About three years ago, I promised my son a dinner at a good seafood restaurant in Manhattan.  He loves going to NYC and loves seafood equally.  We spent the day walking around all over the city, met some friends for drinks and then made our way to the Blue Water Grill at Union Square.  I had been there several times before and I like to sit outside on their small terrace and had requested a table there.  When we perused through our menus, my son immediately remarked that there was no fish on the kid’s menu.  Not even fish & chips which he loves.  I couldn’t believe it!  The menu was full of the usual garbage food options.  I told him we could share a plate of fish from the regular menu, but at the age of seven he was already claiming his independence and wanted his own plate of food.  He also wanted to make a statement – gee I wonder where he gets that from.  So, he proceeded to flag the waiter down and demanded to know why there was no fish on the kid’s menu.  “Aren’t you known for your seafood?” he asked.  When the waiter replied “yes”, he followed up with a “then it doesn’t make any sense,  you should let the chef know that some kids actually like to eat fish at a seafood restaurant”.  The waiter apologized, wrote down my son’s reluctant order of pasta with butter & cheese (we add broccoli to it), and went inside.  About 3 minutes later he returned with the chef who wanted to speak to my son.  The happy ending to the story was that he got a smaller portion of salmon with green beans and rice cooked just for him.  He was also told that when he returned, he should just request the chef to make him whatever fish he wanted in a smaller size.  Kudos to the Blue Water Grill for their response to my seven year old’s complaint but really I would be happier if they actually added the option to their menu.  I have not been back so perhaps they have.  I do not know.
I had been to Emeril’s before, the one in Vegas and also the one at Universal Orlando.  Each time had been a wonderful experience with various individuals as company.  So when we were at Universal Orlando two years ago and waiting for the Blue Man Group show to begin, we decided to try and get into Emeril’s for dinner.  I knew that if nothing else we might be able to sit at the bar by the kitchen since we had not made reservations.  Sure enough, that is exactly where we sat and my son was in heaven at the thought of watching the chefs at work.  He immediately made friends with the two sous chefs that were stationed behind the counter and chatted them up.  When the menus were handed to us (kid’s menu for my son), he did a double take and wore a big smile on his face.  Every item on the menu was a smaller portion of real food including a petit filet which is what he ordered with a side of Brussels sprouts and mashed potatoes.  He can never pass on a filet if it’s on the menu.  They brought us special appetizers and a complimentary dessert for the little guy just for his personality.  Everyone was terrific and we had a very memorable experience.  It was the perfect precursor to a fantastic show by the Blue Man Group.  If you’re ever in the area, I highly recommend a visit to Emeril’s.  The Cajun red fish is out of this world!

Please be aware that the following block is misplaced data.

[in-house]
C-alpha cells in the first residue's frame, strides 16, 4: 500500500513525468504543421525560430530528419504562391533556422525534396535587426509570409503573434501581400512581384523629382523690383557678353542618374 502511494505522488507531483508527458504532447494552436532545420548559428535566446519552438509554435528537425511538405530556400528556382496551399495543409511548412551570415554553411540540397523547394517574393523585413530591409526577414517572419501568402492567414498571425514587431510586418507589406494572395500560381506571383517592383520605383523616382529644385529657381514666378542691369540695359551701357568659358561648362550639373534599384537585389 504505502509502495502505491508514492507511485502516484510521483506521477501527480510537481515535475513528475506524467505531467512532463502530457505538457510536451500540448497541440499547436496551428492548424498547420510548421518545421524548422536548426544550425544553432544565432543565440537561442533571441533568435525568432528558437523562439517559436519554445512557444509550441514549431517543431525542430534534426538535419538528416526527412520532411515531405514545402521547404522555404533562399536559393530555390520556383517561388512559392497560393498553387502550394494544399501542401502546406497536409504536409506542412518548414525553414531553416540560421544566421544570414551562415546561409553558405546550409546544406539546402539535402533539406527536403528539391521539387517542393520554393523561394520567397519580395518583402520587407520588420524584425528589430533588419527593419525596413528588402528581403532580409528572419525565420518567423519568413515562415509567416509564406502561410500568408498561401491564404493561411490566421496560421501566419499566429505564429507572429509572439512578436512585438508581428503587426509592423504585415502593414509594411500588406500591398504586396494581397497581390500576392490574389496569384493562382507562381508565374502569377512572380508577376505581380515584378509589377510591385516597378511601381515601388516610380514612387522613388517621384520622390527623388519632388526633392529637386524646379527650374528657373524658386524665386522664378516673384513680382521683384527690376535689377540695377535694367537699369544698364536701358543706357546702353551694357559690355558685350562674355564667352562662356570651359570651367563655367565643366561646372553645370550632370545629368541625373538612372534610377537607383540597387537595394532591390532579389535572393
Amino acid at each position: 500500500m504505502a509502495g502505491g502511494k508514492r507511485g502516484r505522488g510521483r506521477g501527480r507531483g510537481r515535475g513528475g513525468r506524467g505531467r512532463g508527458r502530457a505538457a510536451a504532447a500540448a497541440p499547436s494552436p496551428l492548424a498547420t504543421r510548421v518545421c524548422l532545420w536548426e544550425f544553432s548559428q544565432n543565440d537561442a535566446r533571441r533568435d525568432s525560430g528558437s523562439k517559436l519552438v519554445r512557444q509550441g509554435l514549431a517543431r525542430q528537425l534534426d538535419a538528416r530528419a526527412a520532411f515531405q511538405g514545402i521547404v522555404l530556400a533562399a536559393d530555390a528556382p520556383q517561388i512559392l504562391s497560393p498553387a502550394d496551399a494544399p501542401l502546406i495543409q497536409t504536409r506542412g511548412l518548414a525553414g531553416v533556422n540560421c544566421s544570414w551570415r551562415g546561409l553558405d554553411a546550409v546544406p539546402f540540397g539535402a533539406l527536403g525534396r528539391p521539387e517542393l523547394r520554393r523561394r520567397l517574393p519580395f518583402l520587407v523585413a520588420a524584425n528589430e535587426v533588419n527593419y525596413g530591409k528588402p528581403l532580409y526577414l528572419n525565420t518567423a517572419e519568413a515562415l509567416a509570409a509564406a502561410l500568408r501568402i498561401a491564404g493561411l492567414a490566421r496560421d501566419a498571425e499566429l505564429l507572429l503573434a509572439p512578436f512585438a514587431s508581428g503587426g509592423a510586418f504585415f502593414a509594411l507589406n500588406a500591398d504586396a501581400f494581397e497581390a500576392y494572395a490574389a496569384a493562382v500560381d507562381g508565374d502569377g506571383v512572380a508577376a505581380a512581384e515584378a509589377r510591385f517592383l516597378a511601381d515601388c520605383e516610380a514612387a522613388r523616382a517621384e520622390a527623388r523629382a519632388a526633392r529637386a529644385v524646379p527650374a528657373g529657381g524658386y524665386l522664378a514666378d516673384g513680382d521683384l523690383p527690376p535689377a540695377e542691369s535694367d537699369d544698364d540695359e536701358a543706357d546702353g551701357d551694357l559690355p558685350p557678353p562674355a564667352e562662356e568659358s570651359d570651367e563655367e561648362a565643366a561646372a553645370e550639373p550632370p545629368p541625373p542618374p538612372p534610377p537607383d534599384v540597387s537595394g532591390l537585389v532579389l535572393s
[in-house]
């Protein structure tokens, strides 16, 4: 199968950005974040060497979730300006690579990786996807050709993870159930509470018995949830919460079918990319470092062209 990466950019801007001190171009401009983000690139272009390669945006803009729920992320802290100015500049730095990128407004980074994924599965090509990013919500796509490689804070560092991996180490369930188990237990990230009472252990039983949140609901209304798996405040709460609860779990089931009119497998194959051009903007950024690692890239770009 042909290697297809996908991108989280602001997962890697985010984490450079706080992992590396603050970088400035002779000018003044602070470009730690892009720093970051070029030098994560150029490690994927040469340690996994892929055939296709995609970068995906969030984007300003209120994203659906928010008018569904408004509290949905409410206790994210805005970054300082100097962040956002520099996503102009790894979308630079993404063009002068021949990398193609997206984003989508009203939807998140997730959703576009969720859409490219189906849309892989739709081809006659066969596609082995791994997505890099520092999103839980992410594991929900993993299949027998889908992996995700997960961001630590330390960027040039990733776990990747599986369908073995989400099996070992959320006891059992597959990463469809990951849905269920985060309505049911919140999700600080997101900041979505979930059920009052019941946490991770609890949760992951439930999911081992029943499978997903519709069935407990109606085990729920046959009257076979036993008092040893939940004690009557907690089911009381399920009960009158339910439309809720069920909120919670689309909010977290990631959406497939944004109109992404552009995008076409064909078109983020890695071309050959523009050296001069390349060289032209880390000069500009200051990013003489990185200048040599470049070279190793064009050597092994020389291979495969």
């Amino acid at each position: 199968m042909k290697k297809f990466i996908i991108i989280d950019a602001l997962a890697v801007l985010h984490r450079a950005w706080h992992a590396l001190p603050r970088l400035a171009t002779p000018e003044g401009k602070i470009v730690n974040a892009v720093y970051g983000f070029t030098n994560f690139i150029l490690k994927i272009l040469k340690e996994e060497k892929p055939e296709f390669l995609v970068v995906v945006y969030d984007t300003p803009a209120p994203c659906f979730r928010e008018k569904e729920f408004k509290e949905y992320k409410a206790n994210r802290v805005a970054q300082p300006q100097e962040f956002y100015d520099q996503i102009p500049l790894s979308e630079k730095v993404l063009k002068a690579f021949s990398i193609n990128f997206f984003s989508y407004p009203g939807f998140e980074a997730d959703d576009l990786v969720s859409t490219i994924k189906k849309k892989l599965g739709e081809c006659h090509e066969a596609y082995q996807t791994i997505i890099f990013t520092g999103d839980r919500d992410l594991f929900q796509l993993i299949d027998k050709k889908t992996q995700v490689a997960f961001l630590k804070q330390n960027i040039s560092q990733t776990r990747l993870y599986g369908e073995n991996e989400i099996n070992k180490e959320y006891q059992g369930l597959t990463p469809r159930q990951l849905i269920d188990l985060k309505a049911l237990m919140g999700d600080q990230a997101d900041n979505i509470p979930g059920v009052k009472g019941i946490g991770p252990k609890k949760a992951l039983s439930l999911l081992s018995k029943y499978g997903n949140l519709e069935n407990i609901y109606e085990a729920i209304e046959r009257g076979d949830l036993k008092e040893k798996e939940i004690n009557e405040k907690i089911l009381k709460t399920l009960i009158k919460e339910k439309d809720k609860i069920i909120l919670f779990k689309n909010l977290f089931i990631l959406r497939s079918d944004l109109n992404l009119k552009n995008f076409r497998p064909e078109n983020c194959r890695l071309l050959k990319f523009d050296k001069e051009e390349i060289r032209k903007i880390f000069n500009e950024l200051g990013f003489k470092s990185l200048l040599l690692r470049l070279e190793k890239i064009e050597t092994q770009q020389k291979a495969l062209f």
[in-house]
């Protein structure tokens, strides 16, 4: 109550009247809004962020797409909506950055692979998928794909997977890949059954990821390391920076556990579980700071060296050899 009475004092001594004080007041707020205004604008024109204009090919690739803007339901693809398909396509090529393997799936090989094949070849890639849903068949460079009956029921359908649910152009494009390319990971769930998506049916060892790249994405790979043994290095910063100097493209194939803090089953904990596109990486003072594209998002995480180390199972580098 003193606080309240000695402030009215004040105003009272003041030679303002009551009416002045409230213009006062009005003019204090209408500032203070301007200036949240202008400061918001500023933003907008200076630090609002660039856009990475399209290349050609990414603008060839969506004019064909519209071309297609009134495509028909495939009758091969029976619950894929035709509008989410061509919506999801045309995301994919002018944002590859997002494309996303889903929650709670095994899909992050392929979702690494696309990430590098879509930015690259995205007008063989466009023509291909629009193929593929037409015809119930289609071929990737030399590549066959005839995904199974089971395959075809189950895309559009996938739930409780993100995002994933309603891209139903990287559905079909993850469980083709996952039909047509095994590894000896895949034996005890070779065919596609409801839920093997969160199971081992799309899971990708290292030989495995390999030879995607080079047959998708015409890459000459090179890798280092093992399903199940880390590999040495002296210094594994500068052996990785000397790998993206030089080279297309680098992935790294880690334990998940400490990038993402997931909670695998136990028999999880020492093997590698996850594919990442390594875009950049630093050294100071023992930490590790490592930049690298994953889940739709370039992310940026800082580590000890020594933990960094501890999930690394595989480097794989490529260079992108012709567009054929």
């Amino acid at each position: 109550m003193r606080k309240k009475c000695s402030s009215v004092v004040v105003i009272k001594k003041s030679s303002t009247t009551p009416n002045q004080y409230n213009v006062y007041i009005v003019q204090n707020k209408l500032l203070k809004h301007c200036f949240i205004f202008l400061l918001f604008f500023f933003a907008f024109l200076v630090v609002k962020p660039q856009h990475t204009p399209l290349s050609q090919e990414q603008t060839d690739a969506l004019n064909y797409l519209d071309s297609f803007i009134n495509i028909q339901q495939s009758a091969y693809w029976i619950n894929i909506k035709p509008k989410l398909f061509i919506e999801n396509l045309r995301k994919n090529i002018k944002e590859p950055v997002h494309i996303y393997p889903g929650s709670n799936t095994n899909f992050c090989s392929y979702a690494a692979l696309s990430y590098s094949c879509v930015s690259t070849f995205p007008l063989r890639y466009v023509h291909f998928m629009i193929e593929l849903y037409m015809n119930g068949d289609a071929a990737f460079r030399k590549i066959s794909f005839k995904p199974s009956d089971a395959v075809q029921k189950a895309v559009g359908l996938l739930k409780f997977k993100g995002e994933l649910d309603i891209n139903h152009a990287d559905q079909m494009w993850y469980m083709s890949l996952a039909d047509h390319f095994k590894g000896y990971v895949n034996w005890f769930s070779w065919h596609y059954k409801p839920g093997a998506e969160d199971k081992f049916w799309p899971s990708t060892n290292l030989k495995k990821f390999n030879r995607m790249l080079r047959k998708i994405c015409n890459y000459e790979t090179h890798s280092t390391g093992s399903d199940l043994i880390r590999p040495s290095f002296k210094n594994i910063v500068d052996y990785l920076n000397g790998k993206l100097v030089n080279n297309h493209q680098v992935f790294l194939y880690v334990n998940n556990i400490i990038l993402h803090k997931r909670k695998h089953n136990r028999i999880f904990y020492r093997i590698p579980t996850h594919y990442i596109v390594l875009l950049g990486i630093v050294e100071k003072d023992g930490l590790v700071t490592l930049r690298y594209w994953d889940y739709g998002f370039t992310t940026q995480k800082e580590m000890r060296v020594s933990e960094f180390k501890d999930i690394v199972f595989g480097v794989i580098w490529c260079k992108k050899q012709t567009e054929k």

Around the time my son was born, someone gave me a copy of Jacques Pepin’s Table.   I’m a huge fan of his and was thrilled to have the book.  I was reading the introduction one day and what he had written in one of the margins truly inspired me in the way I chose to approach food with my son.  He wrote “I’m often invited to dinner at the homes of people who have children, and my hosts will say, ‘well, the kids are going to eat first.’  I’m served a roast of veal with artichokes, and the kids have pizza or a hot dog.  That’s absolutely wrong.  You cannot condition a child around four dishes – pizza, hot dogs, fried chicken, hamburgers – for twelve to fourteen years and then, at age fourteen, say, ‘Oh! Now the whole thing changes.  Now you’ve got to sit at the table and eat our food.’  They don’t like it.  Of course they don’t like it!”  He goes on to say that when his daughters were babies, he & his wife would puree whatever food was for dinner and serve that to them to condition their palates.  And that’s exactly what I did for my son and it really did work.  There are still things he doesn’t like, but for the most part he’ll eat anything and try everything once.  It really was as simple as that.  Oh and the words “don’t like” were banned from our dinner table.  They can’t learn to express them if they never hear them!!
Luckily my son no longer orders off kids menus since he is able to handle a regular sized meal.  This makes life so much simpler.  Sometimes we go back to our old ways and order an appetizer, a salad and an entrée and share them all but I’m really glad to have the days of bad food choices behind us.